Filipino/a Labor and the Limits of U.S. Imperialism, 1900–20

Sunday, January 5, 2014: 12:00 PM
Washington Room 6 (Marriott Wardman Park)
Nathan E. Roberts, Wake Forest University
Nathan E Roberts
Wake Forest University
Abstract AHA 2014

Filipino/a Labor and the Limits of U.S. Imperialism, 1900-1920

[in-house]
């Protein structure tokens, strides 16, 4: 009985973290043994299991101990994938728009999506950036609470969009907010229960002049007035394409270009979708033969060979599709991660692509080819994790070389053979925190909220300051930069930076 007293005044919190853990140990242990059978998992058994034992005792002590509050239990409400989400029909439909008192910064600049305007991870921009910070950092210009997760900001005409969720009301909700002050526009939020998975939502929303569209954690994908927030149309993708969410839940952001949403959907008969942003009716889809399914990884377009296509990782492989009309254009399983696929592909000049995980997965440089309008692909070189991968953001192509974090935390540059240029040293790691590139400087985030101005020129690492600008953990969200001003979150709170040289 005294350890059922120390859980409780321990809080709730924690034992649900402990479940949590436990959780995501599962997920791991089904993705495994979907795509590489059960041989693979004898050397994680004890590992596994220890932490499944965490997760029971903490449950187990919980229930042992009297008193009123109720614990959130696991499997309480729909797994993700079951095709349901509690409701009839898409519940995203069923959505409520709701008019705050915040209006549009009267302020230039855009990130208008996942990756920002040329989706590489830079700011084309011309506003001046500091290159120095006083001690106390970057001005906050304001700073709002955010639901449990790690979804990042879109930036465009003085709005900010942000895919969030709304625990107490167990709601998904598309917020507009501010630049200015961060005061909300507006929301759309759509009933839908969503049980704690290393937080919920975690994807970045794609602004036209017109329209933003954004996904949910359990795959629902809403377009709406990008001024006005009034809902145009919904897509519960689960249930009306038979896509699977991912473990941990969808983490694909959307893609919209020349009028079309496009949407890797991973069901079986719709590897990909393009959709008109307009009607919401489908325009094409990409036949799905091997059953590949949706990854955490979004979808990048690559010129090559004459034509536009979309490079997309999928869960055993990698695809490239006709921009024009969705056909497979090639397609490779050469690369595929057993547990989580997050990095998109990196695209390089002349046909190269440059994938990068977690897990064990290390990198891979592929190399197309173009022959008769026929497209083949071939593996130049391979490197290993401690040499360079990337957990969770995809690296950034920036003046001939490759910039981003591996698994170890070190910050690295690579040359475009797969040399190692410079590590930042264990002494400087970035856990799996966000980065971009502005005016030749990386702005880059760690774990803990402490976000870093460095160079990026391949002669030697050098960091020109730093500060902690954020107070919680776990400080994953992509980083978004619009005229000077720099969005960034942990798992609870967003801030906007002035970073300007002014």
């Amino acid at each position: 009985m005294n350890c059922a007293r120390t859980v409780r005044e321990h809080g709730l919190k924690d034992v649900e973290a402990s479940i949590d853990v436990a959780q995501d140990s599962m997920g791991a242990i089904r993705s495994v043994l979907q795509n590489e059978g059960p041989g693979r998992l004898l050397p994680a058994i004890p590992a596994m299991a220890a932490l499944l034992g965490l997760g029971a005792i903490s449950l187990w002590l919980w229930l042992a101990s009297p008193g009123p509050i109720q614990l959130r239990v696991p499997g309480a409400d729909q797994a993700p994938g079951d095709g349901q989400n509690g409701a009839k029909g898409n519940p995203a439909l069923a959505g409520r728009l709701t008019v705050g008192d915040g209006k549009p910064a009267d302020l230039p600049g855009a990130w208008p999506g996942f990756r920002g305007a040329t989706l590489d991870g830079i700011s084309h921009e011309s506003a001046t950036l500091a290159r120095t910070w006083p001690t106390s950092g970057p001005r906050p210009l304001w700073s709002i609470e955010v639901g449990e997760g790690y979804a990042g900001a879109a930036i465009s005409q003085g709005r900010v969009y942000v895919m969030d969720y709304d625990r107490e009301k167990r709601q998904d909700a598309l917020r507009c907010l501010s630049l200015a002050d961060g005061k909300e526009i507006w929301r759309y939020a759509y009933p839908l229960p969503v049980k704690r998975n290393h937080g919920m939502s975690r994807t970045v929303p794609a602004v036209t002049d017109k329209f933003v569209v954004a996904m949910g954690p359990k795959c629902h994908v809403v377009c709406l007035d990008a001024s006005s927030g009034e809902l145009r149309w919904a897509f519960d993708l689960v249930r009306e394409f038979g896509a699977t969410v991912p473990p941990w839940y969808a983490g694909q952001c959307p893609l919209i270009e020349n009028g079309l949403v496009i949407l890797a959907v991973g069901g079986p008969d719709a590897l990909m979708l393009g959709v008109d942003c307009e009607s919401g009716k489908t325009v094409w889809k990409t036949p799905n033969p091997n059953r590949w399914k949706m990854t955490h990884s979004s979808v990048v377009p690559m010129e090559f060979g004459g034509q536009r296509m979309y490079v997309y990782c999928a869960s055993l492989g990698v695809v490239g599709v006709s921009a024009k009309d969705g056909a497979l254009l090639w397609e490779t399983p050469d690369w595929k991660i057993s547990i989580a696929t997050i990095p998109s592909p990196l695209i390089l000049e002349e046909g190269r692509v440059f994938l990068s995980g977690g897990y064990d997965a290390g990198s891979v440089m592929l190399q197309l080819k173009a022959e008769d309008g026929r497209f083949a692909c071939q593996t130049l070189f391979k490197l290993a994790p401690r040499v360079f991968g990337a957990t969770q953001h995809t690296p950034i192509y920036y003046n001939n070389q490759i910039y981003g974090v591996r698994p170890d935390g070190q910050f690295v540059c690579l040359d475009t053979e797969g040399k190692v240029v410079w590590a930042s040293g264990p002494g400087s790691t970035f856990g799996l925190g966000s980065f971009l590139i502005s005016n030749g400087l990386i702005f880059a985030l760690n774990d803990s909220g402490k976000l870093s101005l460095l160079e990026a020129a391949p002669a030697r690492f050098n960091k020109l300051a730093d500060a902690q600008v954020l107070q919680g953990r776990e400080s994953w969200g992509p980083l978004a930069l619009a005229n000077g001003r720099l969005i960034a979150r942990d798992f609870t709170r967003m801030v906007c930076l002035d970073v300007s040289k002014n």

This paper examines the first two decades of U.S. forestry in the Philippines. It confronts the dominant historical narrative that American machinery, modernization, and methods generated broad environmental changes in Philippine forests. By examining records of the Philippine Bureau of Forestry and scientific documents, I demonstrate that new market opportunities, traditional practices, and Filipino/a labor initiated environmental change and new trans-Pacific interest in Philippine forests. After 1900, Americans established the narrative that U.S. methods and machinery were modernizing the Philippine timber and lumber industries. Historians have largely accepted this narrative in order to criticize U.S. imperialism for subsequent Philippine deforestation. However, more than American initiative, Filipino/as sought out new market opportunities and used traditional methods to bring Philippine forest products to international markets. This perspective illuminates some limits to U.S. imperialism. It suggests social and environmental consequences emerged beyond those limits that resource managers lacked the ability to either anticipate or control.

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